The majority of the film takes place in Tokyo, but portrays the city in a highly stylized manner.The opening sequence consists of a mash of images from metropolitan Tokyo, meant to condense the feeling of the city into one sequence.
The film opens in stylized black and white, which becomes vibrant color in all subsequent scenes.This served to represent Tokyo post-1964 Summer Olympics.
Vryzidis claims that Suzuki's later films, once the studio gave him more freedom, never reached the same level of artistic quality as Tokyo Drifter, where the studio attempted to impose a large amount of control over the project.Tetsu, the main character of the film, has also been well received. One reviewer commented that he always looks "cool", even when he is not the toughest guy in the room.
Stephen Barber called the visualization in Tokyo Drifter "bizarre and individual".Douglass Pratt praised the film for its quirkiness and character. He further stated that the plot of the film does not matter so much as "the gorgeous Pop Art sets, the bizarre musical sequences, the confusing but ballistic action scenes and the film's gunbutt attitude."
The film is considered ahead of its time, as it abandoned the themes of the Ninkyo eiga films popular at the time, and combines with themes from the later Jitsuroku eiga Yakuza films, which disavowed the romantic and nostalgic views of the Yakuza in favor of social criticism.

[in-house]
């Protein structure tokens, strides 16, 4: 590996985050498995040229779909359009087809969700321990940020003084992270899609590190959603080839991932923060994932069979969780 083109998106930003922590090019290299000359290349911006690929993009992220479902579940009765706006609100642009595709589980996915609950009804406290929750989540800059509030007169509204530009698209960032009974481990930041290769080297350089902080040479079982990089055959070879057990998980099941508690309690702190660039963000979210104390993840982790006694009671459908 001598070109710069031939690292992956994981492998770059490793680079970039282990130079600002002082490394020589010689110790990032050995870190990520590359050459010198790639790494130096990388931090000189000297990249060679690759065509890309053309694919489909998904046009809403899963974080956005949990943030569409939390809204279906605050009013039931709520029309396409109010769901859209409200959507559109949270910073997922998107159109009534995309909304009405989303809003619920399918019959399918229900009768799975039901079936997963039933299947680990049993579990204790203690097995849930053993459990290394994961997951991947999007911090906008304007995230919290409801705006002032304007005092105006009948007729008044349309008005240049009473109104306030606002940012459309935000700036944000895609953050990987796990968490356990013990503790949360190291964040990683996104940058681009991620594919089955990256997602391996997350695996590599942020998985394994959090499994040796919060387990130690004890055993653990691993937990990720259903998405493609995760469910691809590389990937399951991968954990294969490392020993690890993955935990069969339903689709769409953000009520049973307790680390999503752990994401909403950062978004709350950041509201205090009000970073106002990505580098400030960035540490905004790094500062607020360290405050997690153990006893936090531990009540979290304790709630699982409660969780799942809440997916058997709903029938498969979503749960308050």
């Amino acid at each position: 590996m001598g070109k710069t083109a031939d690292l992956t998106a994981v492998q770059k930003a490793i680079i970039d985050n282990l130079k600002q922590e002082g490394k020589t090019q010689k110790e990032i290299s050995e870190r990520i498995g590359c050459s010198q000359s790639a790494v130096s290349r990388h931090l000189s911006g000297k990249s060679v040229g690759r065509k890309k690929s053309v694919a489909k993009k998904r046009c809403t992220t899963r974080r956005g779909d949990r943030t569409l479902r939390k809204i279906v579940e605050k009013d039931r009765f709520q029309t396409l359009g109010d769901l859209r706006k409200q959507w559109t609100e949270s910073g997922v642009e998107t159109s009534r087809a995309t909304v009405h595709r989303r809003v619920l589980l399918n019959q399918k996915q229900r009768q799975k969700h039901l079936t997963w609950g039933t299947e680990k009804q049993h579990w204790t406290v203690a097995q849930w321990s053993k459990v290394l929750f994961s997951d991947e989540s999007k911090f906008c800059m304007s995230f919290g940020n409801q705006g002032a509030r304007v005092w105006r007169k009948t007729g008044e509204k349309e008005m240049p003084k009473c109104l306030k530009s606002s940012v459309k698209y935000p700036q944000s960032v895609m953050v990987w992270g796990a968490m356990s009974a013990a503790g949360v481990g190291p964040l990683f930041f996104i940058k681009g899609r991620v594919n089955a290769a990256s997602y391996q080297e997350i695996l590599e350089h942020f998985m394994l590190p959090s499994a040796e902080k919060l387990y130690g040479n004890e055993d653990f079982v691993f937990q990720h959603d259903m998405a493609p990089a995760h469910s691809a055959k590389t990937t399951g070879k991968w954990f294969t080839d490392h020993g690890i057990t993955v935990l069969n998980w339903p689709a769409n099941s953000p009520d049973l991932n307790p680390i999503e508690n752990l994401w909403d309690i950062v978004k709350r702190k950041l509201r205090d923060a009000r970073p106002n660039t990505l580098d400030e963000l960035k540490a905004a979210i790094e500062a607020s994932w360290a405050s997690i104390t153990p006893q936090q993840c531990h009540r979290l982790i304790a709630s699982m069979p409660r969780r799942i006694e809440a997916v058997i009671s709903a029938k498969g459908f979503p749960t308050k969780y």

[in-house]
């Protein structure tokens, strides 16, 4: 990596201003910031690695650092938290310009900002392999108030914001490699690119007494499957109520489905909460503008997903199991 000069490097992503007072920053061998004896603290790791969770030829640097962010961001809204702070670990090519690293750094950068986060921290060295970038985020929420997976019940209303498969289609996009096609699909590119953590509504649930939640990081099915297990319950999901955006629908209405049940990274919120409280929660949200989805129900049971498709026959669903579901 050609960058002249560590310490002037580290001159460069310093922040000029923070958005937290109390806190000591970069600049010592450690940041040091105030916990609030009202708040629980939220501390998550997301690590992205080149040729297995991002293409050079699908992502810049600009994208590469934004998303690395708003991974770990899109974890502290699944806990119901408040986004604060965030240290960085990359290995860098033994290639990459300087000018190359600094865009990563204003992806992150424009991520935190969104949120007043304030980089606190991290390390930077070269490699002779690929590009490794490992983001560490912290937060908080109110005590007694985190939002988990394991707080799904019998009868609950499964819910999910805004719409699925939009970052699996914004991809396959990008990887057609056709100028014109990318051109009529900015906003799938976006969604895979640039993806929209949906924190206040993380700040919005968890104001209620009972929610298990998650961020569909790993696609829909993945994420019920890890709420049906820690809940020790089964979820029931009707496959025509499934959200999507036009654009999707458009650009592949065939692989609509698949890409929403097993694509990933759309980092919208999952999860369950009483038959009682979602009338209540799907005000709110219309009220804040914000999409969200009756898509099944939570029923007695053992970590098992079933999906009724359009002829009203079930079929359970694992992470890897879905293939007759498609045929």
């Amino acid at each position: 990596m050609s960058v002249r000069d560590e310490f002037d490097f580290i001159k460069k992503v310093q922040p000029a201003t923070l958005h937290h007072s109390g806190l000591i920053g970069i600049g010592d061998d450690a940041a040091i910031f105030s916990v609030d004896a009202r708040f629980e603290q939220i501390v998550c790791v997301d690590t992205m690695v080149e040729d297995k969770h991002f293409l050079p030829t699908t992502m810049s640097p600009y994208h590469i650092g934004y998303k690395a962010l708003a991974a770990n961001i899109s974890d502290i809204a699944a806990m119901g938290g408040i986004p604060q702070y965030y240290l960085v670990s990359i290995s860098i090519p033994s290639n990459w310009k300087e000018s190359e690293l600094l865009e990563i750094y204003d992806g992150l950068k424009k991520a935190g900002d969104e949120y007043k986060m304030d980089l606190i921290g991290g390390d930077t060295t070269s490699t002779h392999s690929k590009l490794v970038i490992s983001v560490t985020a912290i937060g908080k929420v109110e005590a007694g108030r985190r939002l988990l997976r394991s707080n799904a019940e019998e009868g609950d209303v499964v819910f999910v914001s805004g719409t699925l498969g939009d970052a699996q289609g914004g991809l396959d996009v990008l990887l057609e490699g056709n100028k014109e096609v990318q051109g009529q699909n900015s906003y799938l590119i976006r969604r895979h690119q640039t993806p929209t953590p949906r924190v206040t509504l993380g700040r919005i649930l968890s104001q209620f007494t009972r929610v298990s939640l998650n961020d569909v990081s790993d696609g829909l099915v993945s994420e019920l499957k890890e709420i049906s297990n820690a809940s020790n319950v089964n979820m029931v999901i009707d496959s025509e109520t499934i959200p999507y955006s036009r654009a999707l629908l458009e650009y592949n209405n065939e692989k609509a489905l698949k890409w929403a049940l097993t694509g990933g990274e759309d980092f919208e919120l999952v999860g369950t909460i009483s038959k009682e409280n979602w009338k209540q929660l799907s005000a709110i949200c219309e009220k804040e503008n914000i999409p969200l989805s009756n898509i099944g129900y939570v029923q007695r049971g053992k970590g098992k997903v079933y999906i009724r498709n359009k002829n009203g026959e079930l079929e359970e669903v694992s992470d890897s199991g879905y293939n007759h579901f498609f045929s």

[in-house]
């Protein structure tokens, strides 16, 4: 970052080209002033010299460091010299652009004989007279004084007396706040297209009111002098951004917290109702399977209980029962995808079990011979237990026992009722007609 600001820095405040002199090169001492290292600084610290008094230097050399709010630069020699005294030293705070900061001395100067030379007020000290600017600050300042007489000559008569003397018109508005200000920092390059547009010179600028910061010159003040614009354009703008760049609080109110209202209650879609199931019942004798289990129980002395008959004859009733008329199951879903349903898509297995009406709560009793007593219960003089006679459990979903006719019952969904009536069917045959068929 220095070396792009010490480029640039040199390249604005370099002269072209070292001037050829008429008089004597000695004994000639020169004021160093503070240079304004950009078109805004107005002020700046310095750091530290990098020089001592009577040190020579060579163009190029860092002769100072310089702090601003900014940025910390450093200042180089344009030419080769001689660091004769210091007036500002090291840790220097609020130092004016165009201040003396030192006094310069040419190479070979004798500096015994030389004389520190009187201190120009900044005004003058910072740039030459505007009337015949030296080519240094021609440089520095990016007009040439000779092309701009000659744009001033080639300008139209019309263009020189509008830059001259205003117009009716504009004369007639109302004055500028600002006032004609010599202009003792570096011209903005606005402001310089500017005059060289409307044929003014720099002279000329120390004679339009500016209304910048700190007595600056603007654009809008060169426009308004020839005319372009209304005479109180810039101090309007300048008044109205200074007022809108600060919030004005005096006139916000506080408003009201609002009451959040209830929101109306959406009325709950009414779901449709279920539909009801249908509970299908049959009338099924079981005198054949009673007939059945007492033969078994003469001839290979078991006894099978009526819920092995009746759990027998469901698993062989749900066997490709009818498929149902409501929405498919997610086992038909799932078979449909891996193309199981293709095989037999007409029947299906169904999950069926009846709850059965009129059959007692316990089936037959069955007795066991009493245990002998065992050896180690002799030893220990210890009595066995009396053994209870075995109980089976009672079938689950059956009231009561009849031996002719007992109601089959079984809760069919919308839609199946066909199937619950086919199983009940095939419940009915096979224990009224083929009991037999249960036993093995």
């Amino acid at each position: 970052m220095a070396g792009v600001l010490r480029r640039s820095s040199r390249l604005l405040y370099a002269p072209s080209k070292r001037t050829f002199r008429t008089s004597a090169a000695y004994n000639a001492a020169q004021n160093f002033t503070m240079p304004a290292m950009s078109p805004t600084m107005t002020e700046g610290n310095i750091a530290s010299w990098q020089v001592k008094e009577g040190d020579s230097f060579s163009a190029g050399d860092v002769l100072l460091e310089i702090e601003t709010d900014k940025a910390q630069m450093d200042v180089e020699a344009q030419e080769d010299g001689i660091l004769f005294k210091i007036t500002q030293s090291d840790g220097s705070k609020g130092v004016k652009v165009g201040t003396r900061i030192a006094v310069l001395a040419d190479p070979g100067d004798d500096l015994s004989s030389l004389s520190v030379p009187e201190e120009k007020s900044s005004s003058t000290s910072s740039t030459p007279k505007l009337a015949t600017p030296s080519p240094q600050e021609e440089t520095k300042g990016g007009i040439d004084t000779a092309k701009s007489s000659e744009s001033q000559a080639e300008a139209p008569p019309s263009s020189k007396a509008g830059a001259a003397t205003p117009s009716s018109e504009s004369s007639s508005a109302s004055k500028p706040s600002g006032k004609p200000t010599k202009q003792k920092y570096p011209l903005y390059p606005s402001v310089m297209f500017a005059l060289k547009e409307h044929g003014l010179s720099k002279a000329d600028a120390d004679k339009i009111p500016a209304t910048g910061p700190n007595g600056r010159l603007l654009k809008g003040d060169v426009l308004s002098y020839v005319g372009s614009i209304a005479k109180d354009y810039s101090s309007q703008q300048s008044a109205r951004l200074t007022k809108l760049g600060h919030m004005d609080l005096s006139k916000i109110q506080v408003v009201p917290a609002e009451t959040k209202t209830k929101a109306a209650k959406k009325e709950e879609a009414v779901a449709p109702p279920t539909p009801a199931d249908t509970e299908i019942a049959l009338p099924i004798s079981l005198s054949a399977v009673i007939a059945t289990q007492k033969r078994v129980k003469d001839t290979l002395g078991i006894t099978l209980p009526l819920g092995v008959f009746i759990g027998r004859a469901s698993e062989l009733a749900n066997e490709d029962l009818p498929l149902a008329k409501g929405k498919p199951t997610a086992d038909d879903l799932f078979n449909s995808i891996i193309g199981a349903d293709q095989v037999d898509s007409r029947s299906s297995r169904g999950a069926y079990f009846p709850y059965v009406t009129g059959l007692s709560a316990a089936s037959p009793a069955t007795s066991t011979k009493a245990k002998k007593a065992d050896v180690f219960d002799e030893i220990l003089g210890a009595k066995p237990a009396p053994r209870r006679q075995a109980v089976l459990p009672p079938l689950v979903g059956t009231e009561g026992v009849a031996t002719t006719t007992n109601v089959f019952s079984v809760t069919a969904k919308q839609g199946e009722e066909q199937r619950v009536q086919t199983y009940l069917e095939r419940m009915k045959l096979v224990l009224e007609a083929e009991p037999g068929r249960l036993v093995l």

The Criterion Collection released the film outside Japan in DVD format in 1999.Criterion also released a Blu-ray version in 2013.
The film has a recurrent appearance of Tetsu's girlfriend as a lounge singer repeating several times her signature song throughout the film.
|Tokyo Drifter 2: The Sea is Bright Red as the Color of Love|
|Directed by||Kenjirō Morinaga|
|Screenplay by||Keihan Ono, Daigo Mitsushiro|
|Music by||Hajime Kaburagi|
Tokyo Drifter 2: The Sea is Bright Red as the Color of Love (続東京流れ者 海は真っ赤な恋の色, Zoku Tōkyō nagaremono Umiwa Makkana Koinoiro) is a 1966 Japanese crime film and sequel to Tokyo Drifter.
Tetsuya completed his prison term in Tokyo. He goes to Kochi to meet his big brother Hide.
Seijun Suzuki, born Seitaro Suzuki, was a Japanese filmmaker, actor, and screenwriter. His films are known for their jarring visual style, irreverent humour, nihilistic cool and entertainment-over-logic sensibility. He made 40 predominately B-movies for the Nikkatsu Company between 1956 and 1967, working most prolifically in the yakuza genre. His increasingly surreal style began to draw the ire of the studio in 1963 and culminated in his ultimate dismissal for what is now regarded as his magnum opus, Branded to Kill (1967), starring notable collaborator Joe Shishido. Suzuki successfully sued the studio for wrongful dismissal, but he was blacklisted for 10 years after that. As an independent filmmaker, he won critical acclaim and a Japanese Academy Award for his Taishō trilogy, Zigeunerweisen (1980), Kagero-za (1981) and Yumeji (1991).
The Nikkatsu Corporation is a Japanese entertainment company known for its film and television productions. It is Japan's oldest major movie studio, founded in 1912 during the silent film era. The name Nikkatsu amalgamates the words Nippon Katsudō Shashin, literally "Japan Motion Pictures".
Branded to Kill is a 1967 Japanese yakuza film directed by Seijun Suzuki and starring Joe Shishido, Koji Nanbara, Annu Mari and Mariko Ogawa. The story follows contract killer Goro Hanada as he is recruited by a mysterious woman named Misako for a seemingly impossible mission. When the mission fails, he is hunted by the phantom Number One Killer, whose methods threaten his life and sanity.